Q2 2019

Selling Your Drycleaning Plant May Have Become More Difficult!

By Jon Meijer, DLI Director of Membership

As of the Small Business Administration (SBA) updating its Standard Operating Procedures (SOP) 50 10 on January 1, 2018, lenders who work with it will need to follow the updated Standard Operating Procedure Guidelines (SOP) before making a loan. Many of us know that while the SBA does not actually provide loans for a business startup or the purchase of an existing business, they do guarantee the money that is borrowed, thus making it easier for lenders to take a risk with the borrower. With this guarantee, lenders that work with the SBA follow a set of SOPs provided by the SBA.


The updated SBA SOP, which specifically affects drycleaners, states:


“On-site dry cleaning facilities, which may have utilized chlorinated solvents such as tetrachloroethene (PCE) and trichloroethene (TCE) and/or petroleum-based solvents in the course of their business operations, may present significant clean-up costs if these contaminants have entered the soil, soil vapor and/or groundwater. Prudent lending practices dictate and SBA requires that any Property with on-site dry cleaning facilities, whether currently in operation or operated historically at the site, that did, do or likely used chlorinated and/or petroleum-based solvents undergo a Phase II Environmental Site Assessment in addition to a Phase I which would be required due to the NAICS code match. Any soil and groundwater contamination and soil vapor intrusion must be addressed. A Phase II performed in connection with an on-site dry cleaning facility must be conducted by an independent Environmental Professional who holds a current Professional Engineer’s or Professional Geologist’s license and has the equivalent of three (3) years of full time relevant experience”.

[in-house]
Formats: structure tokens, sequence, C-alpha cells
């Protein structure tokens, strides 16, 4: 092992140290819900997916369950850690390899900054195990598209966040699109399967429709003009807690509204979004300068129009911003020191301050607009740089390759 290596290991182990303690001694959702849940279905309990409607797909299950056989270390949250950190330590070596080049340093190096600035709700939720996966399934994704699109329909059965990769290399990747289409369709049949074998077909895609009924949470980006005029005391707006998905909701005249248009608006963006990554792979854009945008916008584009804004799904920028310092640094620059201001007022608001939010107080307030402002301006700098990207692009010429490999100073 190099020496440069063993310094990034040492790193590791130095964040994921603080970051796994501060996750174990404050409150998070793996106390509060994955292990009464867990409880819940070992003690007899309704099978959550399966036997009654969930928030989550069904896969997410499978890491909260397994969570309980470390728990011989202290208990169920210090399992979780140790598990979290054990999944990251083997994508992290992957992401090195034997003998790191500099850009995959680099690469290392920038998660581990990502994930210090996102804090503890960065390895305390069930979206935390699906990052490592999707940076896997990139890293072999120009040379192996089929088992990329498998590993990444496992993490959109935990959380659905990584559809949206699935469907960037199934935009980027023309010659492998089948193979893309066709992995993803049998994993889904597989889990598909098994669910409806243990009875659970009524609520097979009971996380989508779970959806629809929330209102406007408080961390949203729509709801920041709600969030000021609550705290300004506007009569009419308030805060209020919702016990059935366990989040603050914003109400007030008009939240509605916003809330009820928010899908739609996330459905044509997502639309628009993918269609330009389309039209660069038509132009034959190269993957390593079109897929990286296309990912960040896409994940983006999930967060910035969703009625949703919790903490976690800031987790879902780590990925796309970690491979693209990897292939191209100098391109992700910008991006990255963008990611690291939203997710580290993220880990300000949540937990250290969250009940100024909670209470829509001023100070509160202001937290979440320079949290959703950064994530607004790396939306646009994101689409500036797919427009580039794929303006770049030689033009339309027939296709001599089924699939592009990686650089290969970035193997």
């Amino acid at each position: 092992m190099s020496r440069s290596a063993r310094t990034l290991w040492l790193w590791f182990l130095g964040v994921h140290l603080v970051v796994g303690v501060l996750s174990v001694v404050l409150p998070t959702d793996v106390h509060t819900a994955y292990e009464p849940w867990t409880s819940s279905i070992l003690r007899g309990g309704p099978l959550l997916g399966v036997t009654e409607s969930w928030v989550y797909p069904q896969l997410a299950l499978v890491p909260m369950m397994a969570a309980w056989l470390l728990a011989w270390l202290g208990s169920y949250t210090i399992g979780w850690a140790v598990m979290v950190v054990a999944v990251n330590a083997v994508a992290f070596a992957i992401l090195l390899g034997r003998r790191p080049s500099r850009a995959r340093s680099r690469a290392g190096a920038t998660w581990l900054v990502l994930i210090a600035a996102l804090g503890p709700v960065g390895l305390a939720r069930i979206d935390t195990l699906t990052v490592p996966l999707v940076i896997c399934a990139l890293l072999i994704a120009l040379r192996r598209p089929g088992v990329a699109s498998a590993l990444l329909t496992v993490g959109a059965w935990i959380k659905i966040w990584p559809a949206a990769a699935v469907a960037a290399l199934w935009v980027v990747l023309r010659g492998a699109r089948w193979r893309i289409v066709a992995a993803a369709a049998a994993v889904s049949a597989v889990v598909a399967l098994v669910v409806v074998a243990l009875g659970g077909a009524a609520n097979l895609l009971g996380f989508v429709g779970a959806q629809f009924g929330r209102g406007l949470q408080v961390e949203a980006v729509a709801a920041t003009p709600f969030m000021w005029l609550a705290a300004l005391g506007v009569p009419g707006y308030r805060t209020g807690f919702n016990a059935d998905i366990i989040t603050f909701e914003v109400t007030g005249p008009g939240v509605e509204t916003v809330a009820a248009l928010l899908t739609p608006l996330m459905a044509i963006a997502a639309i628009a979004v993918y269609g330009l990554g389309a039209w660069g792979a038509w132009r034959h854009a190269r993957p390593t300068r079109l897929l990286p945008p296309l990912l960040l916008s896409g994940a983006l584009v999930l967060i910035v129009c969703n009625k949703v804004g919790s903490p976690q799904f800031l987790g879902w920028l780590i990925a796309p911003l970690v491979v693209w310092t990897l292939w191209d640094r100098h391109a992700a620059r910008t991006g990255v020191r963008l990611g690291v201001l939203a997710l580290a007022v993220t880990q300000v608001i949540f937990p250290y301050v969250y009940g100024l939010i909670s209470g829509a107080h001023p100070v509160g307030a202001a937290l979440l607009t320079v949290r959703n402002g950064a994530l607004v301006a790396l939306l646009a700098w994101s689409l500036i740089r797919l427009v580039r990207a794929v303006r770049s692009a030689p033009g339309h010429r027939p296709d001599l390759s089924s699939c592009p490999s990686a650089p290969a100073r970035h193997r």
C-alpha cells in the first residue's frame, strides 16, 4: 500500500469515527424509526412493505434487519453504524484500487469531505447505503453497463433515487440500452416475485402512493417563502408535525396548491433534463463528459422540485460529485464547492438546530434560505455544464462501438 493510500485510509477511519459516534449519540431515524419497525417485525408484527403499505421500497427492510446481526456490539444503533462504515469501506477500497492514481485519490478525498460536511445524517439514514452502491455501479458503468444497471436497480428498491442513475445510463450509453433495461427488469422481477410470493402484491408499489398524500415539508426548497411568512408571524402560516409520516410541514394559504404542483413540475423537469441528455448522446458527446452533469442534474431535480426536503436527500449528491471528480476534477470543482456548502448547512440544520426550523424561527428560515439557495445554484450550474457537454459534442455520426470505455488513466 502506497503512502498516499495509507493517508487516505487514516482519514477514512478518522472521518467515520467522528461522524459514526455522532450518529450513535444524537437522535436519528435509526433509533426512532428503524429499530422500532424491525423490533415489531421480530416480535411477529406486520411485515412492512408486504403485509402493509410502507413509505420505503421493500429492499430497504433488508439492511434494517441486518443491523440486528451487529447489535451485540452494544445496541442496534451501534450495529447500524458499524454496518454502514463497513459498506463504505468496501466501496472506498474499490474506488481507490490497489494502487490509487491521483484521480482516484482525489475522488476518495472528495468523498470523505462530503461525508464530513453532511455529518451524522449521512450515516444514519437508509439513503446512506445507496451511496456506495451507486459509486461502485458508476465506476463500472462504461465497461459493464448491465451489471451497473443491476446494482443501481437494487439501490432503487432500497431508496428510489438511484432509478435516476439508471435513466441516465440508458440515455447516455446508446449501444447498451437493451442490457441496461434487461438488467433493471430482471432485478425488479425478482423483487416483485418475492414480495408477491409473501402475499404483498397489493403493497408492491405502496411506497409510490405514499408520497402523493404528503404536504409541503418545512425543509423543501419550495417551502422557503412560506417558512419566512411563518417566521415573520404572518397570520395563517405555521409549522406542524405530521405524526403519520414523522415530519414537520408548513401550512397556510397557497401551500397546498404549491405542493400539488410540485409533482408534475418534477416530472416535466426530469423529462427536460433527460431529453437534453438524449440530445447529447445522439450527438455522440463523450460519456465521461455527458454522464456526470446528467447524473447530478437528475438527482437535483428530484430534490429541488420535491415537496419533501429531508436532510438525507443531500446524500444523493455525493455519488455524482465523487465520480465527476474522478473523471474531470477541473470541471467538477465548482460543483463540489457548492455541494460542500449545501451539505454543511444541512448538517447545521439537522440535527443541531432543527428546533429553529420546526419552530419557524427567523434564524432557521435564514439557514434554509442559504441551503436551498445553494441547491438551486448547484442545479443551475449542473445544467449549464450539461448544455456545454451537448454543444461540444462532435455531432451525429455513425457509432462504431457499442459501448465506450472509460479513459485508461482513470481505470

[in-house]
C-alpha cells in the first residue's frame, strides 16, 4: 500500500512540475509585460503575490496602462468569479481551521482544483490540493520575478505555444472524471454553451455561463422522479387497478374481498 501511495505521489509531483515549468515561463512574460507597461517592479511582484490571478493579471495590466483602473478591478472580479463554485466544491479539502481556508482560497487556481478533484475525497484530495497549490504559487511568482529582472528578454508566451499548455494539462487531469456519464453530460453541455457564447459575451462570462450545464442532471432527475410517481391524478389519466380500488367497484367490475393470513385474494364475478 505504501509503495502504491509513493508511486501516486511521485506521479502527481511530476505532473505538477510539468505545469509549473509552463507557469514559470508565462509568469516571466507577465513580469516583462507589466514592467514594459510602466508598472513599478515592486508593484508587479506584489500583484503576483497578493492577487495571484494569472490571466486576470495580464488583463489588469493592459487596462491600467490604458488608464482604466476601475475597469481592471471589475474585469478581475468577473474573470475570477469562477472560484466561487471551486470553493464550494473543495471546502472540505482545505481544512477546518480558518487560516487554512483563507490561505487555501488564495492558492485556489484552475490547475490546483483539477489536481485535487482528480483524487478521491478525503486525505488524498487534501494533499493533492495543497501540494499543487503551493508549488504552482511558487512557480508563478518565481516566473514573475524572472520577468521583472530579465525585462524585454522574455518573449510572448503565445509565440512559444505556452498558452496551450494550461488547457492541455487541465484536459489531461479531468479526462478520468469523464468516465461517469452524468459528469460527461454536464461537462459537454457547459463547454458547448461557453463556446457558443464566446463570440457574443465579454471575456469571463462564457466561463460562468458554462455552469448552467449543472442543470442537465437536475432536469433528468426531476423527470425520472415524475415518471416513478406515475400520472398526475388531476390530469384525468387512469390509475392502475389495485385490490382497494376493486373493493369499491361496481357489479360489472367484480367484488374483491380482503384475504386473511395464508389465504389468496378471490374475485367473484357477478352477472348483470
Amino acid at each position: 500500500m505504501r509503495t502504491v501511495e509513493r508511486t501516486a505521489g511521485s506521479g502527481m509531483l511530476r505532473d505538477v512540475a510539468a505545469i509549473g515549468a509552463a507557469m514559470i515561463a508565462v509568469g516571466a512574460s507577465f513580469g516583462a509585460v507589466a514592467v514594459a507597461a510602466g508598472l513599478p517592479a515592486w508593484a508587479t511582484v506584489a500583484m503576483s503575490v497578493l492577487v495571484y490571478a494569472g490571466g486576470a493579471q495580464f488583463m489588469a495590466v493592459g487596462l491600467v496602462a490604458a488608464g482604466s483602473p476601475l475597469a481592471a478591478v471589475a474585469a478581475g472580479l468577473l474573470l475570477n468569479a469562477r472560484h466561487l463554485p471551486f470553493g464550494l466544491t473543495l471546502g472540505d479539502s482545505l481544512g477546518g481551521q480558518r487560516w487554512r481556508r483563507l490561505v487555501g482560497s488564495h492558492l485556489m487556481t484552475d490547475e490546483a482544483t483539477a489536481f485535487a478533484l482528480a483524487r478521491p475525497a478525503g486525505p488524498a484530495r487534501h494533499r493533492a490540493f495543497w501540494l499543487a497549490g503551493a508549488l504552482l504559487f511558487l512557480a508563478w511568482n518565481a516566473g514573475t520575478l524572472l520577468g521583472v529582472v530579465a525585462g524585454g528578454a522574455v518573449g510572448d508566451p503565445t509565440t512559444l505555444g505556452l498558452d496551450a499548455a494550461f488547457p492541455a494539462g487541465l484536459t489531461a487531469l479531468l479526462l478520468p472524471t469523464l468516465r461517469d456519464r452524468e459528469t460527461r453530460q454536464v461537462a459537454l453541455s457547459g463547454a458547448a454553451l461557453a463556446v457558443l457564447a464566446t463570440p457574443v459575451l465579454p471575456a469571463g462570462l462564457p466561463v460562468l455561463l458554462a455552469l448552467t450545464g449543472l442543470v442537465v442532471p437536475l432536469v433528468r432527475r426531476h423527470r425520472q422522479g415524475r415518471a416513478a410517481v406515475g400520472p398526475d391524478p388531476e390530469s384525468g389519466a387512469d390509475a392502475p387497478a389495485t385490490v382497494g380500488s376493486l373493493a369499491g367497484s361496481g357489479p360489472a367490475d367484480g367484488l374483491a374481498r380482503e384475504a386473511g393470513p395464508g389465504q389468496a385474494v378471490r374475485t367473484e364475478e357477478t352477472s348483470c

What Is A Phase I And Phase II Environmental Site Assessment (ESA)?


In its simplest terms, a Phase I Environmental Site Assessment (ESA) reflects the initial steps to determine if the drycleaning plant is potentially contaminated or rather if there is a contamination liability from either current or historical practices. A Phase II ESA is the next step to determine what and how much contaminant exists. In this step, the engineer will be doing a subsurface investigation.


So What Does This Really Mean For Drycleaners?


The reality is that lenders have for years typically required a Phase I and Phase II ESA.  DLI published “Environmental Factors Making Lenders Cautious” nearly 20 years ago identifying similar concerns by lenders. This bulletin can be found on DLI’s Online Encyclopedia. While this is really not new, it does put in writing what was already known. What is new is that SBA specifically mentioned drycleaners who use or have used petroleum-based solvents. While petroleum-based drycleaners have typically not faced the same level of regulatory concern and scrutiny as perc drycleaners, it has not been unusual for an SBA loan to require a Phase I and Phase II testing. For more information, please call Jon Meijer at (765) 969-5745.

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